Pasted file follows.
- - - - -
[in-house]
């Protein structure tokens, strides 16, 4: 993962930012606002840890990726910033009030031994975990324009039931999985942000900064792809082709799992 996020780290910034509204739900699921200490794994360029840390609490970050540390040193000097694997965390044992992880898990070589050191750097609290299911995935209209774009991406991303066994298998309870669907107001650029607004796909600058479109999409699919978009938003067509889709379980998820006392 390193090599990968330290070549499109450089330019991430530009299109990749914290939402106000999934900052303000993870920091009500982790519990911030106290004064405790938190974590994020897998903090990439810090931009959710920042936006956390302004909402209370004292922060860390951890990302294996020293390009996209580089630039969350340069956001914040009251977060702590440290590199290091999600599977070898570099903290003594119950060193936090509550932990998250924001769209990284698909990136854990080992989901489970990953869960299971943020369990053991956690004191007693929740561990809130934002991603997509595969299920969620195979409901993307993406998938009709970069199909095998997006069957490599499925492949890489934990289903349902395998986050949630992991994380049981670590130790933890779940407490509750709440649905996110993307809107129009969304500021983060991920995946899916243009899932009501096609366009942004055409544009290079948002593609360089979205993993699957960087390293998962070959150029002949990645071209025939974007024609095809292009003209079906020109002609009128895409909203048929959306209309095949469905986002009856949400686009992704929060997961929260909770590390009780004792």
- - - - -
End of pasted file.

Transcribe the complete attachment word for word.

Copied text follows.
[in-house]
């Protein structure tokens, strides 16, 4: 993962930012606002840890990726910033009030031994975990324009039931999985942000900064792809082709799992 996020780290910034509204739900699921200490794994360029840390609490970050540390040193000097694997965390044992992880898990070589050191750097609290299911995935209209774009991406991303066994298998309870669907107001650029607004796909600058479109999409699919978009938003067509889709379980998820006392 390193090599990968330290070549499109450089330019991430530009299109990749914290939402106000999934900052303000993870920091009500982790519990911030106290004064405790938190974590994020897998903090990439810090931009959710920042936006956390302004909402209370004292922060860390951890990302294996020293390009996209580089630039969350340069956001914040009251977060702590440290590199290091999600599977070898570099903290003594119950060193936090509550932990998250924001769209990284698909990136854990080992989901489970990953869960299971943020369990053991956690004191007693929740561990809130934002991603997509595969299920969620195979409901993307993406998938009709970069199909095998997006069957490599499925492949890489934990289903349902395998986050949630992991994380049981670590130790933890779940407490509750709440649905996110993307809107129009969304500021983060991920995946899916243009899932009501096609366009942004055409544009290079948002593609360089979205993993699957960087390293998962070959150029002949990645071209025939974007024609095809292009003209079906020109002609009128895409909203048929959306209309095949469905986002009856949400686009992704929060997961929260909770590390009780004792």